Seriously, there isn’t much to An Enchantment of Ravens because it is such a tiny story. However, Rogerson also packs this impressive and intricate world, these unique and fierce main characters, these hilarious and endearing side characters, and this explosive adventure plot into a book that really is nothing more than a novella. My main problem with An Enchantment of Ravens is that I just needed more time: more time to get to know Isobel and Rook, more time to familiarize myself with the world they lived in, more time to visualize their life-threatening circumstances…more time with them in general. I found myself starting to really love and feel connected to Isobel and Rook around page 220, only to realize that there were only 75 pages left of my journey with them. It’s not even that An Enchantment of Ravens is too poorly paced, because I never felt like I wasn’t seeing things I should have or that any plot points were missing per say – instead, I simply felt like every single scene, from Isobel meeting Rook and painting his portrait, to their battle with the ultimate villain (trying to avoid spoilers here!) at the end, could have been expanded, fleshed out further and more painstakingly described. While Rogerson’s descriptions of nature and the fairy world are detailed and lush, and in many places made my skin crawl as I imagined the rot and decay she described in the summer court that was turning rancid, her treatment of particular scenes and conversations and events was too rushed. This is most obvious any time there is a fight scene of any kind – Rogerson seems to describe each moment in rapid succession, literally as if her audience is watching the scene and the camera is moving from one image to the next. But the thing is, we aren’t watching it, we are reading and so we need time to visualize everything, to make a picture of it in our minds, settle into that picture and then let the action unfold. It felt to me on several occasions like I was struggling to keep up with Rogerson, like my mind was flitting from one image to the next too quickly for me to get a grasp on any single one or see the bigger picture. Again, it’s not that I didn’t enjoy the images she was creating – on the contrary, I would’ve liked to spend more time within them.

Further examples of this rushed feeling came any time there was dialogue, particularly between Isobel and Rook. I sincerely liked both of them and I enjoyed their relationship, but I felt like, once again, their conversations were written with a cinematographic quality in the sense that they were so fast-paced and short that I never really got a sense of their tone of voice. I sensed chemistry between them, but the focus of narration moved too quickly away from their dialogue and banter to allow me to really revel in that feeling. This ultimately left me feeling like I wasn’t fully connected to or friendly with the characters, and I was especially disappointed by this when it came to intriguing side characters like Isobel’s aunt Emma and her sisters March and May who were so quirky and adorable, but whose emotional connections toward Isobel were somewhat glossed over and then flitted away from. So much happened in An Enchantment of Ravens that it all just happened in such a mad, dizzying blur for me.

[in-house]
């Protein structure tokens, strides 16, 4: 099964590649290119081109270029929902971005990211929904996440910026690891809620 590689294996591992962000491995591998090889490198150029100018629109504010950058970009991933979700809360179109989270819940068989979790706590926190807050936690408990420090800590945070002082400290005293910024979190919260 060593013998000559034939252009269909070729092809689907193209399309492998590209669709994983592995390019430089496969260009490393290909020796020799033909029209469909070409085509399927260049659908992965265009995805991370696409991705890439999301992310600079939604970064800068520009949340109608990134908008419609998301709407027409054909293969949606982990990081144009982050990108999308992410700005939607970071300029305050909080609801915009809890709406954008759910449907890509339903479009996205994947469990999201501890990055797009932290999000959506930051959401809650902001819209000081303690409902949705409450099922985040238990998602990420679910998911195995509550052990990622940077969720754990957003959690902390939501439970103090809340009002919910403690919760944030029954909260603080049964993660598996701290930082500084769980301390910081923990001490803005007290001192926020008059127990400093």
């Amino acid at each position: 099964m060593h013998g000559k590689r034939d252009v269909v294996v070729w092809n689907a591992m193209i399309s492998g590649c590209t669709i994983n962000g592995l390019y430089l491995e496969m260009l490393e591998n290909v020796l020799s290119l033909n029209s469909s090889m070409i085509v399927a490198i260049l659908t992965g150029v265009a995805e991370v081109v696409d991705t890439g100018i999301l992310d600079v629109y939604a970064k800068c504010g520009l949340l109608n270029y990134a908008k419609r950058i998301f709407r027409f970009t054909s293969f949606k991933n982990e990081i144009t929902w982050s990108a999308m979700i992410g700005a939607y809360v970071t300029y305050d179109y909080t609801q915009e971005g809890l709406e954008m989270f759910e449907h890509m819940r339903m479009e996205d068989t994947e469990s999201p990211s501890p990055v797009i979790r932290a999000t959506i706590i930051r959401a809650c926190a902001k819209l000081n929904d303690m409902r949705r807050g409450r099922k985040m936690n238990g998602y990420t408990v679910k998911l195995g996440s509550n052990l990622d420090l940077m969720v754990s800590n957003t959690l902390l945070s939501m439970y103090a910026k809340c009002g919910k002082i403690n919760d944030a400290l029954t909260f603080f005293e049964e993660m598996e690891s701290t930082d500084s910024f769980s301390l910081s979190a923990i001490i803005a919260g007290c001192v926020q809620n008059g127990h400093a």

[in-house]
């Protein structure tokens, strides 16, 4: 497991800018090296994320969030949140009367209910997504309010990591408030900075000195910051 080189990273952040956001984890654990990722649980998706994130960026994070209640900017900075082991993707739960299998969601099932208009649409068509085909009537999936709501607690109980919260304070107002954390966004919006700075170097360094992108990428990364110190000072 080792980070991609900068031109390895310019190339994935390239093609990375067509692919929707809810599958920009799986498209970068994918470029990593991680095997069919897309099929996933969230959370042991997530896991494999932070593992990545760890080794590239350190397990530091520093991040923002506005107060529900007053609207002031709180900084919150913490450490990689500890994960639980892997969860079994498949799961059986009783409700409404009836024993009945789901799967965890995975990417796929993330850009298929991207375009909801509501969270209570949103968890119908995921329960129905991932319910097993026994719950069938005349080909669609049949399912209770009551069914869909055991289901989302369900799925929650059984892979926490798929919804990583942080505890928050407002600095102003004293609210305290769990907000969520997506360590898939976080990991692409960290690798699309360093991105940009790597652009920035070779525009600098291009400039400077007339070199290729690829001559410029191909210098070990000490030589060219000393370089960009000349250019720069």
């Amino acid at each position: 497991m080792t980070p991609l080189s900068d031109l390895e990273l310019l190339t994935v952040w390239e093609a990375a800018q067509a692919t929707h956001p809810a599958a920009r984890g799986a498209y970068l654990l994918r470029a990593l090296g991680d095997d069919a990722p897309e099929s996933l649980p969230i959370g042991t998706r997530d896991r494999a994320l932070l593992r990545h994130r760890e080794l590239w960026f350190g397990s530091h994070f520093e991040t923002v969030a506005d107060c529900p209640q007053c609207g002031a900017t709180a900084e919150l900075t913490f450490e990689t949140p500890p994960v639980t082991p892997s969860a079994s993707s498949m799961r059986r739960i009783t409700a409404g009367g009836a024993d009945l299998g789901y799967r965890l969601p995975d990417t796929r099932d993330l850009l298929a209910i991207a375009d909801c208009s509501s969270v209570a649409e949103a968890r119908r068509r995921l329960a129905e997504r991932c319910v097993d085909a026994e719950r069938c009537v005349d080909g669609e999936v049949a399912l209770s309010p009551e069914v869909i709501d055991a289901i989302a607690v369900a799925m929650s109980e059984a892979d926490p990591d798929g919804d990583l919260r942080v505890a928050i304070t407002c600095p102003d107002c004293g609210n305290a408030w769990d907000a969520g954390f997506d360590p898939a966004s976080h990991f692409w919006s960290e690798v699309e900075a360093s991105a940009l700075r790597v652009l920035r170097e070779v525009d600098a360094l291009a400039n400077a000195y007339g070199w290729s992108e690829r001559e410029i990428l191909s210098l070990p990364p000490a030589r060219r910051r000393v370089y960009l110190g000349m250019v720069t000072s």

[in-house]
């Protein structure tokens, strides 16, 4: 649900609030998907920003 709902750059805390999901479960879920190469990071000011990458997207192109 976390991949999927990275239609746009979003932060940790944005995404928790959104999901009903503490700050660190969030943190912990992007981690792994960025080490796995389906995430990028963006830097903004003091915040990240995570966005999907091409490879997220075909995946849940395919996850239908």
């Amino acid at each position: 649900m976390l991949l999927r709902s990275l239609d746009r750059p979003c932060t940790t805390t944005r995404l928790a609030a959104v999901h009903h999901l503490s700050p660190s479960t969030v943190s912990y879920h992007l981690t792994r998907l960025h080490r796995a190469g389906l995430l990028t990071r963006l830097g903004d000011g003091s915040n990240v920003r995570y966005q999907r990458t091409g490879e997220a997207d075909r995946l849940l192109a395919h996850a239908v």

Maybe the best comparison I can give is to relate my experience of reading An Enchantment of Ravens to my experience watching a movie and a TV show that are equally full of action. An Enchantment of Ravens is like the book equivalent of Zack Snyder’s movie Batman v. Superman – there is A LOT going on in that movie, so much that it all becomes an incoherent mess by the end. Sure, if you take a single scene and watch it in isolation, it’s well crafted, enjoyable and easy to follow. But when you cram a bunch of really overwhelming and busy scenes into one film, it all becomes a bit muddled until your left in the conclusion not knowing what the heck even happened. Then, take for example the Netflix/Marvel TV show Daredevil – there’s just as much action as in Batman v. Superman, the story is just as wide in scope, and yet because it unfolds slowly over an entire TV series, it feels for the viewer like they have truly gone on a journey, like they have lived in that world and resided with the characters. It feels more organic and natural, and I would argue that viewers of Daredevil will have a lot more to say about it and reflect upon afterwards than they would after watching Batman v. Superman, most of which will just go right over their heads and be forgotten. An Enchantment of Ravens is a more action-packed version of the Victorian novel that has been adapted into a Hollywood film production rather than a slow-burning BBC miniseries…it is a waste of a good story.